Olivia Hanno ’16 and Rachael Smith ’15 recently traveled to San Diego, Calif., with Assistant Professor of Psychology Emily Fisher and Professor of Political Science Iva Deutchman to present at the International Society of Political Psychology (ISPP) annual meeting held July 3-6. Their presentation, “Political Attitudes and Participation: the Nuanced Role of Education,” was based on the group’s research focused on how college classes affect knowledge and attitudes about politics.
ISPP is an interdisciplinary organization representing all fields of inquiry concerned with exploring the relationships between political and psychological processes. This year’s conference, which drew scholars from across the globe, focused on the psychology of encounter and the politics of engagement.
“This conference was the first poster session I’ve done,” says Hanno, a double major in psychology and Spanish. “I think the session was most beneficial for me because it allowed my research team and I to engage in conversation with other psychologists about our project. I think this always has potential to make a project stronger because we can get helpful input from others on ways to improve and expand the project since it forces us to think critically about our work.”
The group’s presentation provided new insight into previous studies that suggest college-educated people tend to know more factual information about politics and have more “constrained” political attitudes – meaning they are more consistently liberal or conservative. Less-educated people tend to have less knowledge and attitudes that are more scattered around the ideological spectrum. The group sought to look into the factors that cause these disparities.
“Not many researchers have looked at what exactly happens in college to produce these effects, and there are several competing theories out there,” Fisher explains. “So we did a study that tracked students in introductory political science and psychology classes, and the idea was that the political science students would be learning directly, explicitly about politics, but the psychology students wouldn’t.”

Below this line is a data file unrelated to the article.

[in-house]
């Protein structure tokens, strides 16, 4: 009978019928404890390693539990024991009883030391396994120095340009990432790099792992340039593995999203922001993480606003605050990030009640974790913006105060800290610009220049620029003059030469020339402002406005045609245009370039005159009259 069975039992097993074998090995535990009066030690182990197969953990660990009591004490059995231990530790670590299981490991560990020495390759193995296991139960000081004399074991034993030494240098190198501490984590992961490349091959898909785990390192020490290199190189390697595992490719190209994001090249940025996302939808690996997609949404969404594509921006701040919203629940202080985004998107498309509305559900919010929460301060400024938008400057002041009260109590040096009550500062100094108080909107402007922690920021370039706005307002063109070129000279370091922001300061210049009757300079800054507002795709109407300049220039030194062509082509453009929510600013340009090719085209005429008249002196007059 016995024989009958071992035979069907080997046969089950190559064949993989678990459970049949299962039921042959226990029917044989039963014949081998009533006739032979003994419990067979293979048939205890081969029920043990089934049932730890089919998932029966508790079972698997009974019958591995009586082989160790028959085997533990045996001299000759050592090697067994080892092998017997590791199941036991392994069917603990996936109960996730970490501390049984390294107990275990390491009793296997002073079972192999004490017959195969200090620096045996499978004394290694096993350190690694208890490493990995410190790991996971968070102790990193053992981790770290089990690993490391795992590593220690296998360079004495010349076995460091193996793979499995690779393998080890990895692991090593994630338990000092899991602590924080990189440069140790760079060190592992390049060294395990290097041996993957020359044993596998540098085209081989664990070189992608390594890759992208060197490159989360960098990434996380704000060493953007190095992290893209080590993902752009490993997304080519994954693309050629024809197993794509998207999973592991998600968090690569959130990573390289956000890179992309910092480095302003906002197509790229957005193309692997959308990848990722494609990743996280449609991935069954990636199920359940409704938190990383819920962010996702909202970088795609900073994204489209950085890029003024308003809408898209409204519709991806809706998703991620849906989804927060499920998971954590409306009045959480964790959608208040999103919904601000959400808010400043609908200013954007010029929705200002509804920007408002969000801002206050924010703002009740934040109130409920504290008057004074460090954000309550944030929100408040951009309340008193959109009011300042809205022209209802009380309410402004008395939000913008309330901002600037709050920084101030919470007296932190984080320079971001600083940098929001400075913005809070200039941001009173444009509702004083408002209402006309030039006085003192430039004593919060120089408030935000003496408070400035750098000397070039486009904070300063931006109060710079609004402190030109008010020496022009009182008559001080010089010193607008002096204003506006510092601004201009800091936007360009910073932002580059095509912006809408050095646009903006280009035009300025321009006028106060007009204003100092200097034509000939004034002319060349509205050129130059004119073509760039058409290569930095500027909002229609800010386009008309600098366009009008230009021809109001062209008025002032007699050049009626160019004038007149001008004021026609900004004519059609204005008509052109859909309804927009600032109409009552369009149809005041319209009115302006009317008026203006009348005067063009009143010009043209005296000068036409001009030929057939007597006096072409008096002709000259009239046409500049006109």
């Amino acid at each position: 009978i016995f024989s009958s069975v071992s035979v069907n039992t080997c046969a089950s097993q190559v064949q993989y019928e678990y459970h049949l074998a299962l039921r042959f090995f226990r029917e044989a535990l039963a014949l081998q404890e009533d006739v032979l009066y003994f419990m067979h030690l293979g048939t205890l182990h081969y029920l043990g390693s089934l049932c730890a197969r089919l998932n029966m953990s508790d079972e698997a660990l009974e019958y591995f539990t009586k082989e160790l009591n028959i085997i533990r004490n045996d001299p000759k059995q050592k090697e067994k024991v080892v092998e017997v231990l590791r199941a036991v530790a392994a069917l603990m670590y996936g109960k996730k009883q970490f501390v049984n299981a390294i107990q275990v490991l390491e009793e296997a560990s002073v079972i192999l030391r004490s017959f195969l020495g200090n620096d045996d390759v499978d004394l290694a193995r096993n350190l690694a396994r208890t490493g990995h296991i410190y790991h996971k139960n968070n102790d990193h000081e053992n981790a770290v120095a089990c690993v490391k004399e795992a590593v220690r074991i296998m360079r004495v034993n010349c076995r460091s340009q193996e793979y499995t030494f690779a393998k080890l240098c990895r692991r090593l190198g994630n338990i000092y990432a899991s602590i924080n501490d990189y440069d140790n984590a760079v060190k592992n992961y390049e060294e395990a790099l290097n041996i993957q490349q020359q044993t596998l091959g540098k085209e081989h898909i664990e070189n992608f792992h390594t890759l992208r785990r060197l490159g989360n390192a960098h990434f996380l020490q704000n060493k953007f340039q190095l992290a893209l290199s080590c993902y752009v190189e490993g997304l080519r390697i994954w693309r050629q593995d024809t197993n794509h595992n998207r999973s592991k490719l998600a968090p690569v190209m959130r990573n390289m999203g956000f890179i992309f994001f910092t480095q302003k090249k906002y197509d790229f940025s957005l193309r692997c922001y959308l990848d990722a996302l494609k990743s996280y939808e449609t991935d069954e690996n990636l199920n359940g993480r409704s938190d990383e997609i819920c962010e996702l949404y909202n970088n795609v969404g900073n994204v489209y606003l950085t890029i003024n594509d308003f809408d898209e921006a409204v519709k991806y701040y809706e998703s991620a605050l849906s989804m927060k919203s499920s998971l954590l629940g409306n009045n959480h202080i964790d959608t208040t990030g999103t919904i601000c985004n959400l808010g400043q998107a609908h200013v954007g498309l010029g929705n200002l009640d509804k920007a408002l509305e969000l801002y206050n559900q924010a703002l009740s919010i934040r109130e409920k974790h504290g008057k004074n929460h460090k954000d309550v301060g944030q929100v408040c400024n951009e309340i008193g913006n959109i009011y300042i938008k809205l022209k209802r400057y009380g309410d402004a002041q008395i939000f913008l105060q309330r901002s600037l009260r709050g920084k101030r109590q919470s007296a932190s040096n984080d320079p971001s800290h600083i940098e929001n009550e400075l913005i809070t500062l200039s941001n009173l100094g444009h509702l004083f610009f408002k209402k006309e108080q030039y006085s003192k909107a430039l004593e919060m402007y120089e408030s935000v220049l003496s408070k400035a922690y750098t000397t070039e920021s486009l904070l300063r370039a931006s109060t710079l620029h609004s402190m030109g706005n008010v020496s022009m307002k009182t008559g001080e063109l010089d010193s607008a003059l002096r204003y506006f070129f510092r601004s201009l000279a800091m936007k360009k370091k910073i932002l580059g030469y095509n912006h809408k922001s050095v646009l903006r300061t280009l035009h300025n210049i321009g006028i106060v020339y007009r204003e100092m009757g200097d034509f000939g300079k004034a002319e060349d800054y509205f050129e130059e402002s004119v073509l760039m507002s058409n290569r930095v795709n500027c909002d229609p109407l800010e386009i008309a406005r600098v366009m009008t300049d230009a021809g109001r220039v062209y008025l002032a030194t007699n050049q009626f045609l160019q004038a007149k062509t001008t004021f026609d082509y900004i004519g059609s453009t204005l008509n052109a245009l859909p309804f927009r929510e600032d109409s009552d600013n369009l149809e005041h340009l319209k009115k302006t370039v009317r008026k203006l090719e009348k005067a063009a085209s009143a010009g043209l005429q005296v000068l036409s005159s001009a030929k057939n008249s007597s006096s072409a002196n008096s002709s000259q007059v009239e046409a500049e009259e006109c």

To test the students’ knowledge, the researchers distributed a survey at the beginning and end of the semester with questions about their political knowledge, attitudes about political issues and other psychological variables that could relate to how motivated people are to learn in that regard.
After analyzing the data, the group found that on average, students in both classes had more political knowledge at the end of the semester than they did at the beginning. Although the political science students saw a greater increase, Fisher says that the main factors that predicted an increase in knowledge were “how interested in politics someone was, and how often they sought news about it.” Ultimately, this suggests that the types of people who are motivated to learn about politics are also the types of people who are more likely to pursue a college education.
“I think the results will be important to the education field because they show that education plays a differential role in the development of political knowledge and interest,” says Hanno, who plans to continue working with Fisher to develop a paper for publication on their findings.
Hanno will also be studying a sex education program that has been implemented in the rural highlands of Guatemala for her honors project. She’ll be traveling to Guatemala in August to gain a better understanding of the culture, the community, and how the program is run in order to ultimately track the progress of the program.
Smith also completed an honors project, “Song Preference and Context Dependency: The Effects on Memory,” which examined if being exposed to the music that one enjoys or dislikes during a cognitive task can either enhance or disrupt performance, as well as the effects of context dependency on performance.
The group’s poster will be on display in Gulick Hall throughout the summer.